Diversity united? Towards a European cultural industries policyDiversity united? Towards a European cultural industries policy
Faculty of Social Sciences. Sociology
Policy studies / Policy Studies Institute [London] - London
28(2007):3, p. 209-224
University of Antwerp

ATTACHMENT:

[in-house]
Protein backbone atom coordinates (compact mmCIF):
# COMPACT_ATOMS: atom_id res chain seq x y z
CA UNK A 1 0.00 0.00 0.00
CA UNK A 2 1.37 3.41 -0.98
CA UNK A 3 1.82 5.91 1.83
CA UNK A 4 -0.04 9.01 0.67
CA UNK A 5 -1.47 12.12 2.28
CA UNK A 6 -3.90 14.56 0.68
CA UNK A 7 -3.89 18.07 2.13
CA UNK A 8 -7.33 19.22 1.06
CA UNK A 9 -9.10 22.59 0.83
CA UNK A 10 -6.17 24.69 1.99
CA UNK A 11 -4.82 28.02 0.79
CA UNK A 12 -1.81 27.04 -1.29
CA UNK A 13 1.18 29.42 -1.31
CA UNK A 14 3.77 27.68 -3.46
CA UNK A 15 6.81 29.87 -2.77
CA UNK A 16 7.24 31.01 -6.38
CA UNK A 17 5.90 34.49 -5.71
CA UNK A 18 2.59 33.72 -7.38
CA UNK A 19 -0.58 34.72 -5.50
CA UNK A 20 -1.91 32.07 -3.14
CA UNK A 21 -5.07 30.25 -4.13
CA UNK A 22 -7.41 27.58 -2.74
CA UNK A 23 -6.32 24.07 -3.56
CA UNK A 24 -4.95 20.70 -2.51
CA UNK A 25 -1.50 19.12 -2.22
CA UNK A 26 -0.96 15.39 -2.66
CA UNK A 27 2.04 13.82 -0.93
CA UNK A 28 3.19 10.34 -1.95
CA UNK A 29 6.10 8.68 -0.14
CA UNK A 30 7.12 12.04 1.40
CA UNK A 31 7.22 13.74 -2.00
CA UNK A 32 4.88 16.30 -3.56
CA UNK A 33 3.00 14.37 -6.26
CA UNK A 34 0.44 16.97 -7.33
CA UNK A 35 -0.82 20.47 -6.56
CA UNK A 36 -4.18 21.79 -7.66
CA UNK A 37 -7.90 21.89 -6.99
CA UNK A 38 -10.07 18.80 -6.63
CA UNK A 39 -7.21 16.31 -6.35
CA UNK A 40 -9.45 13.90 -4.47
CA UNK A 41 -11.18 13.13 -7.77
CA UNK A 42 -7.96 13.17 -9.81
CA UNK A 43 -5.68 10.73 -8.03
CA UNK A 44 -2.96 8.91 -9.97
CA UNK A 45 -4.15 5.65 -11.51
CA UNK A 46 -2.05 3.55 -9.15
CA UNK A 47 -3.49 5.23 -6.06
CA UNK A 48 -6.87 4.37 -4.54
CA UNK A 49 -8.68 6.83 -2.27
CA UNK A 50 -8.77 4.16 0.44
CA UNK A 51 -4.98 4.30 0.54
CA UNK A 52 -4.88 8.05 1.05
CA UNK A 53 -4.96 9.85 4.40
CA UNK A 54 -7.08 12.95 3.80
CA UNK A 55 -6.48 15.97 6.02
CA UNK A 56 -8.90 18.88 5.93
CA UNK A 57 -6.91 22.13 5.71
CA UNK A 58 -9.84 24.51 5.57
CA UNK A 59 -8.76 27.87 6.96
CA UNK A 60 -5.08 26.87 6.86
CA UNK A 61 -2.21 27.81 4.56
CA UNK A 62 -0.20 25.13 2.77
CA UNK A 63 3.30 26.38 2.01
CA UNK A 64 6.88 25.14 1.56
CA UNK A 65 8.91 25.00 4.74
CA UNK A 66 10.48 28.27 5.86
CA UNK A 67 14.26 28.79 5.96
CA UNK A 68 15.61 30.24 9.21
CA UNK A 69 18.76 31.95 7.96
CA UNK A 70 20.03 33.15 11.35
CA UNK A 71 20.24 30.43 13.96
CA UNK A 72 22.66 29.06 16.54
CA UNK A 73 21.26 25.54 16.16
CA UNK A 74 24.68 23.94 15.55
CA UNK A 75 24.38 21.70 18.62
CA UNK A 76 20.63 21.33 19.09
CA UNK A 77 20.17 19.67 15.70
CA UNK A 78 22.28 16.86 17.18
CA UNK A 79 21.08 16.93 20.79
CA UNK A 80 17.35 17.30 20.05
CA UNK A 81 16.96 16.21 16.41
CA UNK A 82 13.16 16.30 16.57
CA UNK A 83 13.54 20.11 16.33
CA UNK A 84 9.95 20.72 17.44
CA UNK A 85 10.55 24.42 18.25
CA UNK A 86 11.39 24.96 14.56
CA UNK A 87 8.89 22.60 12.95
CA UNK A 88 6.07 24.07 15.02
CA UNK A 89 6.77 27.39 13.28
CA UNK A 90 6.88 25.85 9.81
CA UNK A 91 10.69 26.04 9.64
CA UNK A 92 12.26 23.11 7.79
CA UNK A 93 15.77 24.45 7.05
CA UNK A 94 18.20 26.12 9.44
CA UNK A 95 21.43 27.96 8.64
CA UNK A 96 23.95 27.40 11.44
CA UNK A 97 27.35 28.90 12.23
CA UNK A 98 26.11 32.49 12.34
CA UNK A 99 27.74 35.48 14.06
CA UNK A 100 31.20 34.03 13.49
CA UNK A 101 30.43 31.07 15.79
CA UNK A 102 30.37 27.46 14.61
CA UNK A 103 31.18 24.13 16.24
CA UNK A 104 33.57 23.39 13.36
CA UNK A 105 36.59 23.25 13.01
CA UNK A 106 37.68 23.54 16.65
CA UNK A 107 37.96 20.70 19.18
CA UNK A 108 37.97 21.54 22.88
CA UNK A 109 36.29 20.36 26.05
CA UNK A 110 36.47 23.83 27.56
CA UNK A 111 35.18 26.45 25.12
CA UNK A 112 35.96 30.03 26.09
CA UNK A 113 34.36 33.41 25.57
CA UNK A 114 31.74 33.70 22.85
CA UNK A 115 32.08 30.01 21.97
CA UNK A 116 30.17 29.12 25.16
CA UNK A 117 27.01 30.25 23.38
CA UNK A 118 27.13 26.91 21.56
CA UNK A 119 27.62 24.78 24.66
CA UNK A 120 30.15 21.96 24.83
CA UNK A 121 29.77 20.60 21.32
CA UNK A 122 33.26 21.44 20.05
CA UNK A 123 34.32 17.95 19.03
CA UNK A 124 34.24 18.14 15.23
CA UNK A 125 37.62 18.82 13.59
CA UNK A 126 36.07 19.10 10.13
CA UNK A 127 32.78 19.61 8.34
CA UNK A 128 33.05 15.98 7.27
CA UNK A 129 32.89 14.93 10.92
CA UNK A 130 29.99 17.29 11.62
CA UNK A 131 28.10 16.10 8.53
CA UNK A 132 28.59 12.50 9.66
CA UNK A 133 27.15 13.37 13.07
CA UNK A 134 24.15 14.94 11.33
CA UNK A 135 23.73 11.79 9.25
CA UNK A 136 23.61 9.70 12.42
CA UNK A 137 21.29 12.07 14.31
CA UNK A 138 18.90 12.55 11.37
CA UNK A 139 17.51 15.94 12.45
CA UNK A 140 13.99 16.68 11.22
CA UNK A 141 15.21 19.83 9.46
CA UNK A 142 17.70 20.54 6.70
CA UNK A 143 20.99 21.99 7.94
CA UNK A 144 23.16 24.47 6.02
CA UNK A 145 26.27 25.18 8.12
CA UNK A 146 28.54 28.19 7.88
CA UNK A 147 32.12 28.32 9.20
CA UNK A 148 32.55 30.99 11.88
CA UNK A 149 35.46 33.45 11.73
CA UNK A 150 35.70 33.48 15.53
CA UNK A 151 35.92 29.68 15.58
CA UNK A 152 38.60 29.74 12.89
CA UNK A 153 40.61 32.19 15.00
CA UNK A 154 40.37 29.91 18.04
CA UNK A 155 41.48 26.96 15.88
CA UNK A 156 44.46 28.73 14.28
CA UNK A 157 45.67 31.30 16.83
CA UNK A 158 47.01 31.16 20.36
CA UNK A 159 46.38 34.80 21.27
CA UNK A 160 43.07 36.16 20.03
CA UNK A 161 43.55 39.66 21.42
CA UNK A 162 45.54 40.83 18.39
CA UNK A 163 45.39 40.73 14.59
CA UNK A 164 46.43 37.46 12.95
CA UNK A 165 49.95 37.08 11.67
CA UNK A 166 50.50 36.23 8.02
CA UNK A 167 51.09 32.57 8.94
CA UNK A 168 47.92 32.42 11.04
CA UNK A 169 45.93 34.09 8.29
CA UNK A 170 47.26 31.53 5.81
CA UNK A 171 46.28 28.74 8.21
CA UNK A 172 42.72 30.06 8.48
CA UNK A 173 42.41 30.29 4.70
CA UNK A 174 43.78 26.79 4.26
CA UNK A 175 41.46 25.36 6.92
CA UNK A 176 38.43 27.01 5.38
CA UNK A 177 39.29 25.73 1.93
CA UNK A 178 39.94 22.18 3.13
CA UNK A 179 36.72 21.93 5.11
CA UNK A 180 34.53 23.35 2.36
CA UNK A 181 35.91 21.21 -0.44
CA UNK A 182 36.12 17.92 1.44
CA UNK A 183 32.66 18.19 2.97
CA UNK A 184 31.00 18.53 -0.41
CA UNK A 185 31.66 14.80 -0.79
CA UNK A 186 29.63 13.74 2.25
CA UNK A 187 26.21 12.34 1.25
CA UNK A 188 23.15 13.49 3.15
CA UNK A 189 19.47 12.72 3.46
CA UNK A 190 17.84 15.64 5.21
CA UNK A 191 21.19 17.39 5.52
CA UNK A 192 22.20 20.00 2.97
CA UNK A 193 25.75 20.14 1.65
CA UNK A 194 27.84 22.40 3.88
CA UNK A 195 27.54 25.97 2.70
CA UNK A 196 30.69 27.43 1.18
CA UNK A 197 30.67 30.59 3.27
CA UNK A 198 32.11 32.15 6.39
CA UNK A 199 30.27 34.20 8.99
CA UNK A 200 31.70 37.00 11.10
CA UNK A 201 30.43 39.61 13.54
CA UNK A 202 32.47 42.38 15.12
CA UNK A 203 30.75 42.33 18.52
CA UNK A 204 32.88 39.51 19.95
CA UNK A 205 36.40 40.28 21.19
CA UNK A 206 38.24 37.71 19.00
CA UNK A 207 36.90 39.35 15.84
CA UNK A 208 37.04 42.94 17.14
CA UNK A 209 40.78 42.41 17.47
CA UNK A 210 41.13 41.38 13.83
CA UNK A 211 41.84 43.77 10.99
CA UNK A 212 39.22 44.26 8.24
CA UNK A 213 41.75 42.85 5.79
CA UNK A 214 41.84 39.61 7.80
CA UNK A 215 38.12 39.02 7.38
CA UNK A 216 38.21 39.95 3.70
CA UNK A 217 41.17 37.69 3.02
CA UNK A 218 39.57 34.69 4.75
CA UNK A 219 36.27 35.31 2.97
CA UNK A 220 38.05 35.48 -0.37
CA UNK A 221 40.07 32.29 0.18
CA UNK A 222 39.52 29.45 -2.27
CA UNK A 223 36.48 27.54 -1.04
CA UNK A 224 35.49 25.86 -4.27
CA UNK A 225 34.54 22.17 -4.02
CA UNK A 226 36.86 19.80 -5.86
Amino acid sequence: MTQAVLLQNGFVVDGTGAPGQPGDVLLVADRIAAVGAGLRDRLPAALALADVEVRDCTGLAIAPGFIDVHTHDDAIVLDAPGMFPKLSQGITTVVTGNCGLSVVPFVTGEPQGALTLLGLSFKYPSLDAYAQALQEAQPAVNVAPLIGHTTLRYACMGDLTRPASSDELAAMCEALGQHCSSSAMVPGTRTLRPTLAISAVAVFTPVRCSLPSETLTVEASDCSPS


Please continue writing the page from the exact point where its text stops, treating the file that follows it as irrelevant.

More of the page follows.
Against the backdrop of the Lisbon targets of economic growth and cohesion, cultural industries are high on the European Unions (EU) policy agenda. To unleash the Lisbon potential of the cultural industries, the establishment of a customized European cultural industries policy is required. It will be difficult to develop such an overarching policy, which must accommodate both profit and non-profit organizations in different cultural sectors that were until recently covered by the member states cultural policies or that had evolved in the context of the common market. The cultural industries intertwined cultural and economic interests, absence of an accepted common description and the many general and sectoral EU rules that are applicable result in conflicting viewpoints that set the different EU institutions and their departments at odds with one another. Through in-depth policy analysis, this article provides a framework from which to initiate debate on the creation of a European cultural industries policy. It contains an overview of the status quo on the cultural industries (the debate, the definition and the regulations applicable) and an assessment of the situation (the contradictions). Forecasts are then drawn for possible future tendencies of an EU policy for cultural industries. Finally, it will be argued that the scope and hierarchy of the rules and agreements in force will be decisive for the EUs approach towards the cultural industries. The article concludes by arguing that despite the EUs rhetoric about cultural diversity, in the light of negotations within the World Trade Organization (WTO), a European cultural industries policy will be predominantly an employment policy instead of a cultural policy. It is primarily driven by economic growth and cohesion, making national cultural policy considerations subordinate to common-market objectives.